An article by: Dr. Steven Bashford, Director of Technical Services EMEA, Corel GmbH, Division Mindjet
In Part 2 we discuss how processing linked data visually helps us to get a better overall view without losing sight of details (holistic view), as reflected in the saying “a picture is worth a thousand words.”
You’ll find the other chapters on “The Power of Visualization in the Digital World” here:
Processing linked data visually?
It is crucial to represent data visually to understand it better. Visualization offers major benefits, including a better overall view, faster and long-lasting comprehension, as well as insights into the correlations and more transparency in communications. MindManager has its roots in the Mind Mapping method and was the first software to support this method in 1994. The Mind Mapping method had (and has) the advantage of being able to represent knowledge in a very intuitive way, readily understandable by everyone.
It quickly became clear that the benefits of the method come into effect in many business applications, but that the method needed to be expanded to be used in real scenarios. The method was continually developed to a greatly expanded form of traditional mind mapping—Business Mapping. It was necessary to extend the topics of a map to represent certain content with greater precision.
This included extensions with:
- Task information (such as status, start and end date, effort, resources etc.) and task dependencies
- Symbol and text-based markers to qualify and categorize topics
- Hyperlinks to reference external documents, websites and attachments
- Topic properties and calculations to capture and calculate key figures, structured data and data types
- Integrations with Microsoft Office
Layout extensions, such as org-charts, tree and timeline layouts, and a more formal look of maps played a major role in the acceptance of MindManager within business applications. What is important here is that the hierarchical structure was still the sole basis of visualization in all these extensions.
All in all, these extensions provide support for application scenarios such as task and project management, strategic and budget planning, risk management and many more.
In response to increased customer requests for further visualization capabilities—as mind maps do not always offer the best visual representation for certain data or information—MindManager now includes a wide range of other diagram types. On the one hand, flowcharts and swimlane diagrams that usually are better suited to represent process flows. On the other hand, concept maps that allow for an elegant and simple modelling of knowledge content that represents relationships. And MindManager 2018 for Windows introduced new background objects that make it possible to create a variety of new diagrams, including 2 x 2 matrices (see figure 2) and Venn diagrams.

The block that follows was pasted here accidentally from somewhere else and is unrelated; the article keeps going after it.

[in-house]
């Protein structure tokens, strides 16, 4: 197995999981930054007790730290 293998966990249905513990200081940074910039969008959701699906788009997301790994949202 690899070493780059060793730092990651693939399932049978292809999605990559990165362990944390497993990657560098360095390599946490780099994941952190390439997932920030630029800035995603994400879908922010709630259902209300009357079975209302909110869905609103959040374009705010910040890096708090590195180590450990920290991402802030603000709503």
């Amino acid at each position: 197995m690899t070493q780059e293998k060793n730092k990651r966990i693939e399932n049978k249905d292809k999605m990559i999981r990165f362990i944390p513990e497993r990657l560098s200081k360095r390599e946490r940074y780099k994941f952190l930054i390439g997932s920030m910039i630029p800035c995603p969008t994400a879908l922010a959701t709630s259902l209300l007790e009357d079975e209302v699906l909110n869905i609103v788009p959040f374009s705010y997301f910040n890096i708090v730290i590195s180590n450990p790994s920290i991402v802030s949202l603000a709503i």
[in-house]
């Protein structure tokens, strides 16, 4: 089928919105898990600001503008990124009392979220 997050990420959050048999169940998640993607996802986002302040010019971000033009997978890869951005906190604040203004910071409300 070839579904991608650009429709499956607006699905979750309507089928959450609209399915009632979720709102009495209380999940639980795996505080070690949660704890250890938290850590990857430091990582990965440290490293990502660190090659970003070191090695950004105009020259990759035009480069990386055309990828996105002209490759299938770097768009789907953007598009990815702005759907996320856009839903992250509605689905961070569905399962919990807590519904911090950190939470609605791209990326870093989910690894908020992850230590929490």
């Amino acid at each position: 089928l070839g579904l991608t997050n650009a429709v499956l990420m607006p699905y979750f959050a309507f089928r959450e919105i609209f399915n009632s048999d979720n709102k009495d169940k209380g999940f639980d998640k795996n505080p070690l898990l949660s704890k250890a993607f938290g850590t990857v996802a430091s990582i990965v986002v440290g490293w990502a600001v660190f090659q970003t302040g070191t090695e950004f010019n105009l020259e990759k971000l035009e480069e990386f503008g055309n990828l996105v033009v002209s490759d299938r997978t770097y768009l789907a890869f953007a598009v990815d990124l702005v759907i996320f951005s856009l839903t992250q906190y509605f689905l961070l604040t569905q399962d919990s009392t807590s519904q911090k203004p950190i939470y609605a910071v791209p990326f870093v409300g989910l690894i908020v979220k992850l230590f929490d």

In all diagram types, it is key that you can utilize extensions such as topic properties, task information and other capabilities that we will discuss later. This does not just create mere visualizations or static images, but living documents in which you can work efficiently with data.
Furthermore, you can combine all data types, allowing you to always use the most suitable visualization for your content. As a result, you can often develop significantly more compact and clearer representations of data, projects and processes (see Figure 3).
Importantly, the added top properties and calculations are some of the specific features that play a central role in visualizing and analyzing big data. Figure 4 shows an example of a machine description of a robot. The description includes all components and sub-components (and sub-sub-components) with possible errors and their causes. Topic properties were used to describe the component details. The errors include risk assessments, risk costs and frequencies of occurrence in form of topic properties that allow for calculations.
You can now automatically highlight selective key figures and filter them by important areas with the tools we will present in the next section. Furthermore, by expanding and collapsing topic structures you can accurately define the level of detail you want to see and compare different areas of the maps. In formats such as Word and Excel, this is only possible to a limited extent. The visual format quickly identifies and highlights structural relationships.
Even though this map was created manually, it is possible to enter key figures such as frequencies or risk values from a database, or even to automatically create large parts of the machine description (for more information about these capabilities, please refer to the ‘Integrations’ chapter). This would be especially important if the key figures change in the course of time based on newly generated data material. Thus, the data would be updated accordingly, and new critical areas would automatically be highlighted based on the tools we will discuss in the following chapter.
Here are two more examples (impressions): a concept map (Figure 5) and a project management process (Figure 6). The project management process is a combination of a timeline map and a swimlane diagram. In addition, it contains topic properties for budget and actual costs and a corresponding calculation for totals formation in parent topics.
It is worth noting that the map in Figure 6 contains topics that are highlighted by different coloring. In the following chapter, we will discuss the tools, which make this possible.
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About the author:
Dr. Steven Bashford, Director of Technical Services EMEA at Corel. In this capacity, he has been heading Mindjet’s presales, training and consulting divisions for more than 17 years. He makes a significant contribution to MindManager’s continuous product development.